Sevareid wound up the 1950s as CBS's roving European correspondent from 1959 to 1961. He contributed stories to CBS Reports during that time and served as moderator on a number of CBS series such as Town Meeting of the World, The Great Challenge, Where We Stand, and Years of Crisis. Sevareid also appeared in or on CBS coverage of every presidential election from 1948 to 1976, the year before his retirement.[14]

Final interview with Adlai Stevenson

One of Sevareid's biggest scoops from this time period was his 1965 exclusive interview with Adlai Stevenson II shortly before Stevenson's death. The interview was not broadcast over CBS but instead appeared in Look magazine. However, it was Sevareid's familiar "think-pieces," which familiarized him with viewers worldwide.[14]

CBS Evening News appearances

On November 22, 1963, Sevareid joined Walter Cronkite on CBS television with a commentary about the assassination of John F. Kennedy and the road ahead for the new president, Lyndon Johnson. From 1964 to his 1977 retirement from the network,[5] Sevareid's two-minute segments on the CBS Evening News (anchored by Cronkite) inspired his admirers to dub him "The Grey Eminence."

During his long run as a commentator, his segments earned both Emmy and Peabody Awards. In 1987, he was honored as an inductee into the Academy's Fourth Hall of Fame.[20] Those who disagreed with his views nicknamed him "Eric Severalsides." Sevareid recognized his own biases, which caused some to disagree with him vehemently. He said that as he had grown older, he had tended to become more conservative in foreign policy and liberal in domestic policy.[14]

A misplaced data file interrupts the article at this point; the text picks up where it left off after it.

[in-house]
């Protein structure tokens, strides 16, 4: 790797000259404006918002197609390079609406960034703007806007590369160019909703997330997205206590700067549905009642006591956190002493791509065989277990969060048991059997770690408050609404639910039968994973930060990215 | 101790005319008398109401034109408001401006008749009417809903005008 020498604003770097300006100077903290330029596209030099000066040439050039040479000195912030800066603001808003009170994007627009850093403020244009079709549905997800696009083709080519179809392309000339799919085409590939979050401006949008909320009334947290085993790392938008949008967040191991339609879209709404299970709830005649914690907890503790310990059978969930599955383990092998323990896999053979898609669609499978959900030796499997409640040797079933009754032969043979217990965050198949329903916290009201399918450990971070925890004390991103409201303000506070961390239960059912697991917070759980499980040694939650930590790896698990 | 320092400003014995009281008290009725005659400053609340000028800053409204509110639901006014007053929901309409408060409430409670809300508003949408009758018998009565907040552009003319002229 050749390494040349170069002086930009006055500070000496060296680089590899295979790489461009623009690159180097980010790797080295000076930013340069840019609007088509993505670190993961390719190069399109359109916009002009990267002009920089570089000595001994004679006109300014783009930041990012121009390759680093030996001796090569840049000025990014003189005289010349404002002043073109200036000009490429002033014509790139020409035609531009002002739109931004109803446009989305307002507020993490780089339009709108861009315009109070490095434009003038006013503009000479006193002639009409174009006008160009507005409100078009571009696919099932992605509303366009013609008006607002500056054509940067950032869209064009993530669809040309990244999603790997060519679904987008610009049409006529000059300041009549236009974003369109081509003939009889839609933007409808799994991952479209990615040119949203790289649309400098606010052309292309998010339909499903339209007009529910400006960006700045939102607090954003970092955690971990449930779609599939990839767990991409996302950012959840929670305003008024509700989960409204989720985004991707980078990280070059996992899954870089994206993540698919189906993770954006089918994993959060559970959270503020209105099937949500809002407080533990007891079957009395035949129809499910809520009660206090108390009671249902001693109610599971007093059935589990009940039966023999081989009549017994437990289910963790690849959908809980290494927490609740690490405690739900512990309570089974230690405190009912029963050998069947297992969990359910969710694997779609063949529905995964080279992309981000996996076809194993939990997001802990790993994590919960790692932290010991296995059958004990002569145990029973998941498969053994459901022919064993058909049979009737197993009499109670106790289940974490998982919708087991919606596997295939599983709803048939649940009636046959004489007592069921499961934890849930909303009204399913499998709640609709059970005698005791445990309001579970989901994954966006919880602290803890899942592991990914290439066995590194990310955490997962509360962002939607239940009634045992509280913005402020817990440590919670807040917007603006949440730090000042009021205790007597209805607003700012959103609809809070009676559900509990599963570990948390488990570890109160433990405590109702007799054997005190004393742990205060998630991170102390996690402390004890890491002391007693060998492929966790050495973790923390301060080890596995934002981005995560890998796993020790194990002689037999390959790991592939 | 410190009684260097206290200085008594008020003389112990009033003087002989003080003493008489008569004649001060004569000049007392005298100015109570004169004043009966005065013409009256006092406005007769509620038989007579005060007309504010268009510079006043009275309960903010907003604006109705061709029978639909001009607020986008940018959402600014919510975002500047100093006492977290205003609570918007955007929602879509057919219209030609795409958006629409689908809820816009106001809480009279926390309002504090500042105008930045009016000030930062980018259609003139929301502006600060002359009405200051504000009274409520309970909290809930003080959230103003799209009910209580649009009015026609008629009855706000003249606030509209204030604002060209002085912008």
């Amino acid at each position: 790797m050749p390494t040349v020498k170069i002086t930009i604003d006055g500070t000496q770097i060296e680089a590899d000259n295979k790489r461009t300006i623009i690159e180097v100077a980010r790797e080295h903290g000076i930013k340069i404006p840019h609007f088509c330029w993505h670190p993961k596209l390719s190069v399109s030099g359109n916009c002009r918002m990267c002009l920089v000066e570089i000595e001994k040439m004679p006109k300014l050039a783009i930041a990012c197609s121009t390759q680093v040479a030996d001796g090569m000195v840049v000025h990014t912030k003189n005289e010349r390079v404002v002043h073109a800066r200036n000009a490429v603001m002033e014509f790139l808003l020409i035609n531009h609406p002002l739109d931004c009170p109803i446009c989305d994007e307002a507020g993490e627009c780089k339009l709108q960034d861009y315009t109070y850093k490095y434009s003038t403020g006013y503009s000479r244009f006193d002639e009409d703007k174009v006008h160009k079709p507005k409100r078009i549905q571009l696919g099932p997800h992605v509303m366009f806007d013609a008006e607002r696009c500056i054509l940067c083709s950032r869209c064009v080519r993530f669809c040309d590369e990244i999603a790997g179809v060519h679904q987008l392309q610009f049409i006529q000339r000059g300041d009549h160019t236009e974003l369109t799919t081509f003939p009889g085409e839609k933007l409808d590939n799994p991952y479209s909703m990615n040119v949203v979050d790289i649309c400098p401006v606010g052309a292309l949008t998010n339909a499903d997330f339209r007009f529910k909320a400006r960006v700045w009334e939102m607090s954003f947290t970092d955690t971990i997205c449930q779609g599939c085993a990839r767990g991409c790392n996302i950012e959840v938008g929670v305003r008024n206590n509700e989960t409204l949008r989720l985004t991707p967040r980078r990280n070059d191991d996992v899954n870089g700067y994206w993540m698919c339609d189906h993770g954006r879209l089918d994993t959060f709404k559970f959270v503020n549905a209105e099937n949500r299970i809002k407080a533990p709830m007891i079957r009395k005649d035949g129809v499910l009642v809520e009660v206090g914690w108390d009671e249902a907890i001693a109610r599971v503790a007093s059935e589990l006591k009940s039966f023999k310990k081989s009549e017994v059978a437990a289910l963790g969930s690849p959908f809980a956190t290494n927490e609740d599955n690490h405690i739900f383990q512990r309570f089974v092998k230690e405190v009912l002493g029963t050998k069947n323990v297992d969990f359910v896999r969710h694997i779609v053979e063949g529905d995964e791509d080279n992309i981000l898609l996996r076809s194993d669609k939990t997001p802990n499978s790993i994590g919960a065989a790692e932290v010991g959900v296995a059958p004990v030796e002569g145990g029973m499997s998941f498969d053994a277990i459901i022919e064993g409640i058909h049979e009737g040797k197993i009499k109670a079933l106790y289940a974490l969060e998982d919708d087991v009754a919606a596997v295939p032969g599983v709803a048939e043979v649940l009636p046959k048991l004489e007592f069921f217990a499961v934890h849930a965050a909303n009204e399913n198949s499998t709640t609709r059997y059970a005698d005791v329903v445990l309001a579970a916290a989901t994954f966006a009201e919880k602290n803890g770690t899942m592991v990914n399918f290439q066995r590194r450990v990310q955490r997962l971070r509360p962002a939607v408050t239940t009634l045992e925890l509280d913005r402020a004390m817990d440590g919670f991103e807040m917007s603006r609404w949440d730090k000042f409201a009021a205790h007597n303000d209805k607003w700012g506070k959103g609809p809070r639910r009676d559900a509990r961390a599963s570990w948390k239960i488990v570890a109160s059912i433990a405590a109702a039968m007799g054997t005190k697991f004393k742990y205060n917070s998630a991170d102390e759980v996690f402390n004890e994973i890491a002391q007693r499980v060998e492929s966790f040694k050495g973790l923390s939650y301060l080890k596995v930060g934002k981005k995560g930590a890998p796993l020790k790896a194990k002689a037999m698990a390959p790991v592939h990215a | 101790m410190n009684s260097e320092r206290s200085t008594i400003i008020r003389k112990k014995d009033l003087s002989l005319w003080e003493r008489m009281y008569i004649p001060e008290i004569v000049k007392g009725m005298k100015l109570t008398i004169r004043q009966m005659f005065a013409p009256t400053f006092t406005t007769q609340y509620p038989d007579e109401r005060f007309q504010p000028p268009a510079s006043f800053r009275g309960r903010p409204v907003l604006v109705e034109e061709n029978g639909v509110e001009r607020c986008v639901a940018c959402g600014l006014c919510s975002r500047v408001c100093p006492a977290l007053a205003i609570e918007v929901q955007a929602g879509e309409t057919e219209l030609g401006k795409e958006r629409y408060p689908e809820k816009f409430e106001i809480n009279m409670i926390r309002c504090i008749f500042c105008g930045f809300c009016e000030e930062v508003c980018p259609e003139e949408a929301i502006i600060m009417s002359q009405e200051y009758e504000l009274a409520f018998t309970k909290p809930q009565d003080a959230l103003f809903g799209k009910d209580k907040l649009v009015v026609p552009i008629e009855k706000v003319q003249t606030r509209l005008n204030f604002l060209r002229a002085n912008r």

His commentary touched on many of the day's important issues. After a 1966 trip to South Vietnam, he commented that prolonging the war would be unwise and that the US would be better off pursuing a negotiated settlement. He also helped keep alive another Murrow tradition at CBS that began with the interview show Person to Person. On Conversations with Eric Sevareid, he interviewed such famous newsmakers as West German Chancellor Willy Brandt and novelist Leo Rosten. In somewhat of a spoof of that tradition, he also had a conversation with King George III, portrayed by Peter Ustinov, titled The Last King in America.[14]

Sevareid later narrated the American history series Between The Wars. In 1981, Sevareid hosted a documentary series on PBS, entitled Enterprise, a profile on how America portrays business. The following year, he hosted the syndicated newsmagazine program Eric Sevareid's Chronicle. [21]